In “The September of My Years,” Frank Sinatra sang, “One day you turn around and it’s summer. Next day you turn around and it’s fall. And the springs and winters of a lifetime, whatever happened to them all?”

His sentiments connect me to my parents, Everett and Vera Gerard, who’ve spent 72 years together on the road of life. Dad is 93, and Mom is 92. They feel lonesome for the lifestyle, people and places they loved that aren’t there anymore. The stories that live behind their black-and-white photographs have grown dimmer. So, I help them open the curtains and windows and reconnect to the days when they raised seven children in Van Buren.

I collect memories for Mom and Dad, a hobby I started when they entered their retirement years. When I visit them, I bring an item that will trigger something from long ago. This usually unravels conversations, emotions and pleasure.

As Dad listened to the 1950 version of “Goodnight, Irene,” his eyes were far away and tender … “Vera, remember when we used to waltz to this song at the dance hall?” Hearing the lyrics to the 1946 song “Linda,” Mom said, in a warm reverie, “I used to love this song on the jukebox so much, I named you Linda.”

An article about drive-in theaters took Dad back to when he was a projectionist on summer weekends. He smiled broadly looking at a photo of himself as a belly gunner in World War II, even though he feels it contributed to his deafness.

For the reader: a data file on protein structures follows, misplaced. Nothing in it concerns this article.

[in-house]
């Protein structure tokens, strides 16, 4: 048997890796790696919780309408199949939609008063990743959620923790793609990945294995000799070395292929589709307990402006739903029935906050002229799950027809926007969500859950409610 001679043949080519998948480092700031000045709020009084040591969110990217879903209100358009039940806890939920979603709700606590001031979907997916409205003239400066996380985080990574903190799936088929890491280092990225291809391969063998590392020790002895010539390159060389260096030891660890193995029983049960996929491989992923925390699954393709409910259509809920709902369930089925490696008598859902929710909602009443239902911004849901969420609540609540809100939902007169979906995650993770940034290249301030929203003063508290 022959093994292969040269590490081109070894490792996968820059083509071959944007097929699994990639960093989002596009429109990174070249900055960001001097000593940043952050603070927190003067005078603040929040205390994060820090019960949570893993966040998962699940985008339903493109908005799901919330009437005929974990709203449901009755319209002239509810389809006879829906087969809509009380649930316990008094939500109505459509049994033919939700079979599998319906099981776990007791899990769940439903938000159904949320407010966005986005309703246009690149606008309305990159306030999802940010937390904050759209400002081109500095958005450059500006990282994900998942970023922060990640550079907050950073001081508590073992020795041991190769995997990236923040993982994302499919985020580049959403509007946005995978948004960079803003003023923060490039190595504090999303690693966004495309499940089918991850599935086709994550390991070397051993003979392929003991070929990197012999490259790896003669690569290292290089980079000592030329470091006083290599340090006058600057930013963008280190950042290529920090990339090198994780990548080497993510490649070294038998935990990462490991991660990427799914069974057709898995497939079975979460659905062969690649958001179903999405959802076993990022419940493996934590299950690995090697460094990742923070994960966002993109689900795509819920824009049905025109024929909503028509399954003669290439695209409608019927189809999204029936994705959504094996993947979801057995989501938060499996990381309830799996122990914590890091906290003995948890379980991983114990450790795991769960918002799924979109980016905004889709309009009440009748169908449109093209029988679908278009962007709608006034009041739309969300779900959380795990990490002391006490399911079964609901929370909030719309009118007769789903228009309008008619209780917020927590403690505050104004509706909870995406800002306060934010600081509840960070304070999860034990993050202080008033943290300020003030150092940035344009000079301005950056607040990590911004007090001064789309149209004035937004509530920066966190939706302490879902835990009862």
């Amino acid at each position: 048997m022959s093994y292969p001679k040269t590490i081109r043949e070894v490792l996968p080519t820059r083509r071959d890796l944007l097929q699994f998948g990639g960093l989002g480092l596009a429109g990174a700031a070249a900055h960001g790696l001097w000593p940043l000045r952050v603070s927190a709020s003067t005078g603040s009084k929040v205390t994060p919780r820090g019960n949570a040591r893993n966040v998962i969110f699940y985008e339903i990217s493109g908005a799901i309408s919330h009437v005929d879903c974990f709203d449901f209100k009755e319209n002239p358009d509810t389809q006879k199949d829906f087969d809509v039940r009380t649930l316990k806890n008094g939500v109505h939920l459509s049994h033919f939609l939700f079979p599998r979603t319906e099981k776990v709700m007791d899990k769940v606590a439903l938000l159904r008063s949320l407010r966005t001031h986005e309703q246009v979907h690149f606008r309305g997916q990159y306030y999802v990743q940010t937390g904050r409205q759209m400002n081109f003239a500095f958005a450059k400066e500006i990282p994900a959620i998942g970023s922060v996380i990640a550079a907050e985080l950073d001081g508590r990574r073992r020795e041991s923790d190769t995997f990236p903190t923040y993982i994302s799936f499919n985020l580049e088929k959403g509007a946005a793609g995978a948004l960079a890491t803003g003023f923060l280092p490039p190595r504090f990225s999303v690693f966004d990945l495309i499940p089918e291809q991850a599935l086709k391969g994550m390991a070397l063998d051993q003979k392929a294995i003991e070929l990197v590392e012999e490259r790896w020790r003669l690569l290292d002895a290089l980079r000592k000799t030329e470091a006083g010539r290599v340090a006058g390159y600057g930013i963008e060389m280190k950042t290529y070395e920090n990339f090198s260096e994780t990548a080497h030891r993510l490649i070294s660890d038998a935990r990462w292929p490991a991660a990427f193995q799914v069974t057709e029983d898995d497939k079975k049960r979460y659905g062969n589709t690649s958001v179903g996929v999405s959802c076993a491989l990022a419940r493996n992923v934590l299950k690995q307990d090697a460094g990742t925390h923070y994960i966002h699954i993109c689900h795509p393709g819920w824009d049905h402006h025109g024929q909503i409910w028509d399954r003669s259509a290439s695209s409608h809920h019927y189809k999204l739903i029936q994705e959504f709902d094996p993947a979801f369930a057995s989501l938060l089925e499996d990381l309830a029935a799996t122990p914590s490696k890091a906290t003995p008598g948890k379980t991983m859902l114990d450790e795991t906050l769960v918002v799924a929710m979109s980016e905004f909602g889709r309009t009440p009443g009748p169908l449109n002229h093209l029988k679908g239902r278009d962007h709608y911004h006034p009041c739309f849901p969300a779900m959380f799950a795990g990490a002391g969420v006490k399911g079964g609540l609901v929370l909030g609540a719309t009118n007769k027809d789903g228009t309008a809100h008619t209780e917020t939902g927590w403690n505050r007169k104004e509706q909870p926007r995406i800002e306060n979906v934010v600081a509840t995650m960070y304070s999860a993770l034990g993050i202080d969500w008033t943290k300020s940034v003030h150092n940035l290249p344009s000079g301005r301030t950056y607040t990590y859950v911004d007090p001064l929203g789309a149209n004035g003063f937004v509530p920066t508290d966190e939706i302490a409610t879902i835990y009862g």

An antique wooden shoeshine box filed with brushes and cans of shoe polish evoked memories of when my 10-year-old brother, Danny, was a shoeshine boy in the late 1950s. Downtown; amid cars honking and townsfolk walking up and down Main Street, he set up his shoeshine stand on the sidewalk in front of Rocky’s Luncheonette, calling, “Shoe shine, 10 cents!” Dad said with longing, “I can still smell french fries and hot dogs from the grill inside.”

My sister and I entertained them by whirling hula hoops around our aged hips. We laughed heartily, and reminisced about when she and I were winners in a hula hoop contest in the parking lot of the W.T. Grant store.

I’ve interviewed Mom and Dad on a tape recorder, asking how they used to celebrate holidays and ordinary days. Last Halloween, I brought them old-time penny candy.  “All that candy you bought every day at the corner store helped our dentist become rich filling your cavities,” Mom lamented.

I share my writings about potato picking, schools with nuns and priests, the Bangor and Aroostook Railroad station where Dad was a proud station agent and telegrapher, and about the colorful characters who lived in our town and neighborhoods.

Today, Mom and Dad may forget what they ate for lunch, but triggering memories continues to light up meaningful scenes from their lives that they carry around with them, tucked away in their hearts and souls.


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